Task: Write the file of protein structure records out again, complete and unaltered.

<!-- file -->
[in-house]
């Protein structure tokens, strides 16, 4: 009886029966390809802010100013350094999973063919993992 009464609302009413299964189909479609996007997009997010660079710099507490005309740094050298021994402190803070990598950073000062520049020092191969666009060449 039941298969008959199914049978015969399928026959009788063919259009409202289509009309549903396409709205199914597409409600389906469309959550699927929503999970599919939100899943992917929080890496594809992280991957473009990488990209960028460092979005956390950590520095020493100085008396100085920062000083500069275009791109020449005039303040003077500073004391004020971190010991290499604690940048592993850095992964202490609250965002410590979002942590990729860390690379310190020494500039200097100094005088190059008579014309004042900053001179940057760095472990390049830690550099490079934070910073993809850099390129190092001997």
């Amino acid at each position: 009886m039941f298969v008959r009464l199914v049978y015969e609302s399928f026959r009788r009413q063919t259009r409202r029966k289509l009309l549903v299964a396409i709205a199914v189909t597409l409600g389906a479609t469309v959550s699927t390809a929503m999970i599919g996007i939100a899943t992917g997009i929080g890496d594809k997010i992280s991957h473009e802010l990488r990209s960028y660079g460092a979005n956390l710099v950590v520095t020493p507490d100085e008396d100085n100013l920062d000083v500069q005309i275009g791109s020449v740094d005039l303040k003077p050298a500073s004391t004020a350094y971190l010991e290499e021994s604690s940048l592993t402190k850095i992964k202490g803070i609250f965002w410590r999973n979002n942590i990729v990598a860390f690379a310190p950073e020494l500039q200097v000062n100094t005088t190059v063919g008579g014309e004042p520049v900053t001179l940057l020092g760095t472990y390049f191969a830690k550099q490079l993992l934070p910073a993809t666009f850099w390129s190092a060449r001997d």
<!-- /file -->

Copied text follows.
[in-house]
């Protein structure tokens, strides 16, 4: 009886029966390809802010100013350094999973063919993992 009464609302009413299964189909479609996007997009997010660079710099507490005309740094050298021994402190803070990598950073000062520049020092191969666009060449 039941298969008959199914049978015969399928026959009788063919259009409202289509009309549903396409709205199914597409409600389906469309959550699927929503999970599919939100899943992917929080890496594809992280991957473009990488990209960028460092979005956390950590520095020493100085008396100085920062000083500069275009791109020449005039303040003077500073004391004020971190010991290499604690940048592993850095992964202490609250965002410590979002942590990729860390690379310190020494500039200097100094005088190059008579014309004042900053001179940057760095472990390049830690550099490079934070910073993809850099390129190092001997």
């Amino acid at each position: 009886m039941f298969v008959r009464l199914v049978y015969e609302s399928f026959r009788r009413q063919t259009r409202r029966k289509l009309l549903v299964a396409i709205a199914v189909t597409l409600g389906a479609t469309v959550s699927t390809a929503m999970i599919g996007i939100a899943t992917g997009i929080g890496d594809k997010i992280s991957h473009e802010l990488r990209s960028y660079g460092a979005n956390l710099v950590v520095t020493p507490d100085e008396d100085n100013l920062d000083v500069q005309i275009g791109s020449v740094d005039l303040k003077p050298a500073s004391t004020a350094y971190l010991e290499e021994s604690s940048l592993t402190k850095i992964k202490g803070i609250f965002w410590r999973n979002n942590i990729v990598a860390f690379a310190p950073e020494l500039q200097v000062n100094t005088t190059v063919g008579g014309e004042p520049v900053t001179l940057l020092g760095t472990y390049f191969a830690k550099q490079l993992l934070p910073a993809t666009f850099w390129s190092a060449r001997d």